US5695850A (en) * 1993-01-29 1997-12-09 Crow; William R. Performance enhancing athletic shoe components and methods
US6120880A (en) * 1995-03-23 2000-09-19 Crow; William R. Performance enhancing athletic shoe components and methods
US6589630B1 (en) 1995-03-23 2003-07-08 William R. Crow Performance enhancing shoe components and methods
US5763074A (en) * 1995-08-25 1998-06-09 Basf Magnetics Gmbh Heat sealing film
WO1998014491A1 (en) * 1996-10-03 1998-04-09 Mobil Oil Corporation High density polyethylene film with high biaxial orientation
US6689857B1 (en) 1996-10-03 2004-02-10 Exxonmobil Oil Corporation High density polyethylene film with high biaxial orientation
US5965254A (en) * 1997-04-04 1999-10-12 Rexam Medical Packaging Ltd. Polymeric films
EP1534438A4 (en) * 2002-07-26 2010-10-20 Illinois Tool Works Sealing system and process therefor
EP1534438A2 (en) * 2002-07-26 2005-06-01 Illinois Tool Works Inc. Sealing system and process therefor
US7495048B2 (en) * 2002-10-09 2009-02-24 Exxonmobil Chemical Patents Inc. Heat sealable compositions and uses thereof
US20040112533A1 (en) * 2002-10-09 2004-06-17 Va Den Bossche Linda Maria Gisele Robert Heat sealable compositions and uses thereof
US20060072473A1 (en) * 2004-10-01 2006-04-06 Dropps Frank R High speed fibre channel switch element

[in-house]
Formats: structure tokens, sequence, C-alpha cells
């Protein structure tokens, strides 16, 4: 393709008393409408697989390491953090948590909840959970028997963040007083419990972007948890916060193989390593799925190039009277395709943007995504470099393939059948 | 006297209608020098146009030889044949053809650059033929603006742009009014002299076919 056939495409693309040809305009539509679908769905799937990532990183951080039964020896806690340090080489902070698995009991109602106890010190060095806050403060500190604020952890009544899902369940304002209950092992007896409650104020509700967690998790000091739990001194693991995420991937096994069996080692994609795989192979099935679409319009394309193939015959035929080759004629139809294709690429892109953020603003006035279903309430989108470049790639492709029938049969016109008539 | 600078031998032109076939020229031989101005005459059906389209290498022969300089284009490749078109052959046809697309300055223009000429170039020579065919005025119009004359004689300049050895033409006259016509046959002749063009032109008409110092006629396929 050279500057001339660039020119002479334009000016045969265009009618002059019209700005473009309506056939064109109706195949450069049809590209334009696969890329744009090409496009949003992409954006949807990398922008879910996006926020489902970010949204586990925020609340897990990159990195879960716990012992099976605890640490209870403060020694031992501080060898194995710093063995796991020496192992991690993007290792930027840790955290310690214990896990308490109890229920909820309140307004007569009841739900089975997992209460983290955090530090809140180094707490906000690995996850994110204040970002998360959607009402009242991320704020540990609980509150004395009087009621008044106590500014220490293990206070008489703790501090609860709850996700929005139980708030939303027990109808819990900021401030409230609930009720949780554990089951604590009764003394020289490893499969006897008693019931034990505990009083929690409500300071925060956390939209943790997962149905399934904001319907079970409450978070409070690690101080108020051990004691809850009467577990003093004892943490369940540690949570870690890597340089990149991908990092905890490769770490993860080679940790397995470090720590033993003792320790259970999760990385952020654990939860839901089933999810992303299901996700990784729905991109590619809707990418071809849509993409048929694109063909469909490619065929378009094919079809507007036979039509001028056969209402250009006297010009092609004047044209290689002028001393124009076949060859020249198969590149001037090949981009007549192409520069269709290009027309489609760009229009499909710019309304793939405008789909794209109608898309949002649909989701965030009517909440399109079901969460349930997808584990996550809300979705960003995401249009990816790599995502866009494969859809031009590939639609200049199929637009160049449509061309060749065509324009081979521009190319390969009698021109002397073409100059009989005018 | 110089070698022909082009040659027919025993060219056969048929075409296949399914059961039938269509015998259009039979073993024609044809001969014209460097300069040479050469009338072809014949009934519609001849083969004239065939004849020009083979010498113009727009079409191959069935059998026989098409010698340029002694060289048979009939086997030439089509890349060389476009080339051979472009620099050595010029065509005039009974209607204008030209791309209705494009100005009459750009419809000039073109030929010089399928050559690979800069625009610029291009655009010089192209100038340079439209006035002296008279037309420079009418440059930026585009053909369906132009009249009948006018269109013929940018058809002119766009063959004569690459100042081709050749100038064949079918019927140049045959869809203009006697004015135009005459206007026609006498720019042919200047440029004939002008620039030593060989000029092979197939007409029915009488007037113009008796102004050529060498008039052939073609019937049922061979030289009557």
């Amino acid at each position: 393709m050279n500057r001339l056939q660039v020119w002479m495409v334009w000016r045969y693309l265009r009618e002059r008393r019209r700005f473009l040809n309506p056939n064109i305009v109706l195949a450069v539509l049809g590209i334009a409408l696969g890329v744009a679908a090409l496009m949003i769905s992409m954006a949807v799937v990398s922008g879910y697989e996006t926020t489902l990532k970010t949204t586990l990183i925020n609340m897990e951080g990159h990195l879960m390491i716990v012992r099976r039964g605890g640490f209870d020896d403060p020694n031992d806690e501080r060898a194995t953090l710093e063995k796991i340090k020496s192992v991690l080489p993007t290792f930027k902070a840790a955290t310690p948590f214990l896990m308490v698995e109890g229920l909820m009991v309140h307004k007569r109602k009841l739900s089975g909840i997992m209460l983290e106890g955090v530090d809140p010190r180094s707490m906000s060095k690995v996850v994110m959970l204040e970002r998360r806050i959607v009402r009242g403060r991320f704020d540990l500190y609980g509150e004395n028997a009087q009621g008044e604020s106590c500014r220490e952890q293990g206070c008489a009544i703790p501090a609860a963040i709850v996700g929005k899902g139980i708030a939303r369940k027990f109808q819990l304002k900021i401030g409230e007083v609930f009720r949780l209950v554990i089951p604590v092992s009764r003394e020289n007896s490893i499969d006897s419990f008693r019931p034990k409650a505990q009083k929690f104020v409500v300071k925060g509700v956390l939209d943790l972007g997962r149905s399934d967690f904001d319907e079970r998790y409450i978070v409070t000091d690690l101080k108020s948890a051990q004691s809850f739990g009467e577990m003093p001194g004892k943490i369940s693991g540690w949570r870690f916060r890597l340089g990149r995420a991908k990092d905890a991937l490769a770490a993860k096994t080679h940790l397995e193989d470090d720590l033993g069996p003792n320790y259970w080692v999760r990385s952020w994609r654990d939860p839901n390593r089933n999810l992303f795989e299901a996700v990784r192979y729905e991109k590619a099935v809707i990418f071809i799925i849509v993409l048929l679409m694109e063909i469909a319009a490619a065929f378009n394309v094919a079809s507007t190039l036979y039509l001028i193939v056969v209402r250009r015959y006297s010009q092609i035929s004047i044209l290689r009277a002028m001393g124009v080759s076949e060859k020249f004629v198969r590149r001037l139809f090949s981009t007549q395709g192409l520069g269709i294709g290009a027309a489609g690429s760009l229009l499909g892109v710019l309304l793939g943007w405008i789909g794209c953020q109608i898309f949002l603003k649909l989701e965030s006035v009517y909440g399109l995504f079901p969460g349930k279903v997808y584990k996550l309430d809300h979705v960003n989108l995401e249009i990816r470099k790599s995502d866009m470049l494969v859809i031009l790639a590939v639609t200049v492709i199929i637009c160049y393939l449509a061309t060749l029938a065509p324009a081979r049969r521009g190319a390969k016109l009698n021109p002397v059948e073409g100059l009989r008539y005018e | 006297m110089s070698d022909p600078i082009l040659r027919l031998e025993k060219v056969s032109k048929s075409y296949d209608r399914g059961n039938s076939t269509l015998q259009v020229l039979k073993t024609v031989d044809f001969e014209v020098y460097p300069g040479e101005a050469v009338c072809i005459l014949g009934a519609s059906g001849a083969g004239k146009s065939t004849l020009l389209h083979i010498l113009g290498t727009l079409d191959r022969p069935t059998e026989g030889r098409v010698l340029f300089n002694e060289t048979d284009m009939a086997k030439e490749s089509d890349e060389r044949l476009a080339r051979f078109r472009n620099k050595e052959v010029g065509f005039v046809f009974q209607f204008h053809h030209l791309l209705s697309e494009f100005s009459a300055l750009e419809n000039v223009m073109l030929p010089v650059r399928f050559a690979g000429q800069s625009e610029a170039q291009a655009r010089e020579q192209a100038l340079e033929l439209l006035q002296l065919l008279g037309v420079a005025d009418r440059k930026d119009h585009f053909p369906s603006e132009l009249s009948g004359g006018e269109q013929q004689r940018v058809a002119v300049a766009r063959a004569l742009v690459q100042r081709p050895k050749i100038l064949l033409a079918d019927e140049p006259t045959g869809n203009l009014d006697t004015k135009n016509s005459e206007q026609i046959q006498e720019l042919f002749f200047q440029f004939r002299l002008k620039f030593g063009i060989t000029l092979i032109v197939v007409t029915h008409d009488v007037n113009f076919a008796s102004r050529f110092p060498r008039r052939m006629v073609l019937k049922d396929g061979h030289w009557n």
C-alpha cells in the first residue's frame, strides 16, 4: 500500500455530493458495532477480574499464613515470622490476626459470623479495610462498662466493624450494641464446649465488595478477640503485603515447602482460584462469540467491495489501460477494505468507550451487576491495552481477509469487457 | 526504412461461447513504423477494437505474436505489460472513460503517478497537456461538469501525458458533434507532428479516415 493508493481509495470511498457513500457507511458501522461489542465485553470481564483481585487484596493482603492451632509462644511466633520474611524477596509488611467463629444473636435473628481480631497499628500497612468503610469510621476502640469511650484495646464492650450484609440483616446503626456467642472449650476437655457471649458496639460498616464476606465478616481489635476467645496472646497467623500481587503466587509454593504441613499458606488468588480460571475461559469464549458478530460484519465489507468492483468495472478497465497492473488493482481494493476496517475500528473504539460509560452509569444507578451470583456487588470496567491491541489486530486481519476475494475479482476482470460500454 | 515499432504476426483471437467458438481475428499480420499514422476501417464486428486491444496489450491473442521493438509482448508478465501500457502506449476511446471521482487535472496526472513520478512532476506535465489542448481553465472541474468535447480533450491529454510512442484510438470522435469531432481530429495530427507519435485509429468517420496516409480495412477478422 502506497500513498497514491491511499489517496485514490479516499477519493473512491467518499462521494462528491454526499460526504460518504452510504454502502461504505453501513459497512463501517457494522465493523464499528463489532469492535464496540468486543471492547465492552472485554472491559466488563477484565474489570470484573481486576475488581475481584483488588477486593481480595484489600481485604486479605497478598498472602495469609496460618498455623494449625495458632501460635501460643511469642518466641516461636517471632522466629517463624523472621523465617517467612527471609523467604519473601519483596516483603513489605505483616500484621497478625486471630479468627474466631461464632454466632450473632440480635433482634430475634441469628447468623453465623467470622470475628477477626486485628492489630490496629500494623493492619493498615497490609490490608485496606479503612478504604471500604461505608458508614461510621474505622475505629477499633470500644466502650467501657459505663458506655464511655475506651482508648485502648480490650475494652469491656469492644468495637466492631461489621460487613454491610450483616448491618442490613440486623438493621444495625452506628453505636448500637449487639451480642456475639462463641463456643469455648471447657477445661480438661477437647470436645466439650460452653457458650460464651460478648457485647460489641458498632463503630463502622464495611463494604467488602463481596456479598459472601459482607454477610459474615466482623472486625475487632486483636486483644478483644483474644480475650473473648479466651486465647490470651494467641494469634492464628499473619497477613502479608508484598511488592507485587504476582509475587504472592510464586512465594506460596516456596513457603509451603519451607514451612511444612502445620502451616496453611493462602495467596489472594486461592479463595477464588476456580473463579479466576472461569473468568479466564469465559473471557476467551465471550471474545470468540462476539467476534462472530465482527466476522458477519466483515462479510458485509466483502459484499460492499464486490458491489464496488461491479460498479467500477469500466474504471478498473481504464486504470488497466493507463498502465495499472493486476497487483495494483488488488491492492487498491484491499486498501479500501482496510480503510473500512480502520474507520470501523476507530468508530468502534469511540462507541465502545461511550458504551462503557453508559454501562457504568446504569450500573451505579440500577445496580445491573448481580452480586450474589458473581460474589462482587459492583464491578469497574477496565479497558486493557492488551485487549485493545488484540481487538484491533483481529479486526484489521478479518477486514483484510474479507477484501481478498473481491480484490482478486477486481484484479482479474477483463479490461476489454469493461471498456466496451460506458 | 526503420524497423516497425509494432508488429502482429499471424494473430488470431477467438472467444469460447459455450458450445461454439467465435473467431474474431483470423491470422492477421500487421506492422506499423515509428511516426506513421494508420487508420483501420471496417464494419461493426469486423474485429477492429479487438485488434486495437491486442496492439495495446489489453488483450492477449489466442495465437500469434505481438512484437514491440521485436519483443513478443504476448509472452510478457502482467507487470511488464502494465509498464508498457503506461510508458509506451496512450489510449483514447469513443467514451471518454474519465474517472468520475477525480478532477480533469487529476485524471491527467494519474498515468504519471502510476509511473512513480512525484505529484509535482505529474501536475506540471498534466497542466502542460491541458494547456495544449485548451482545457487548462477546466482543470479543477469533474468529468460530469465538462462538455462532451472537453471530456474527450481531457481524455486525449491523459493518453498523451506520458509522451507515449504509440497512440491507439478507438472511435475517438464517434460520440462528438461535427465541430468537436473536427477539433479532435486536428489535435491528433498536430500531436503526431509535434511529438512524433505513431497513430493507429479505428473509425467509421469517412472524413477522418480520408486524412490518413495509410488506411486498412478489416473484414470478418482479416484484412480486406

US20060105166A1 (en) * 2004-11-17 2006-05-18 Lischefski Andrew J Breathable packaging film having enhanced thermoformability
US20090081439A1 (en) * 2004-11-17 2009-03-26 Mr. Andrew John Lischefski Breathable Packaging Film Having Enhanced Thermoformability
US8449984B2 (en) 2004-11-17 2013-05-28 Curwood, Inc. Breathable packaging film having enhanced thermoformability
US20140151937A1 (en) * 2012-12-04 2014-06-05 Pexcor Manufacturing Company Inc. Production method of plastic pipe in layers
US9522496B2 (en) * 2012-12-04 2016-12-20 Pexcor Manufacturing Company Inc. Production method of plastic pipe in layers

Also Published As

Publication number Publication date Type
CA2002928A1 (en) 1990-05-15 application
EP0369705A2 (en) 1990-05-23 application
EP0369705A3 (en) 1991-08-28 application
JPH02134246A (en) 1990-05-23 application
KR910009524B1 (en) 1991-11-21 grant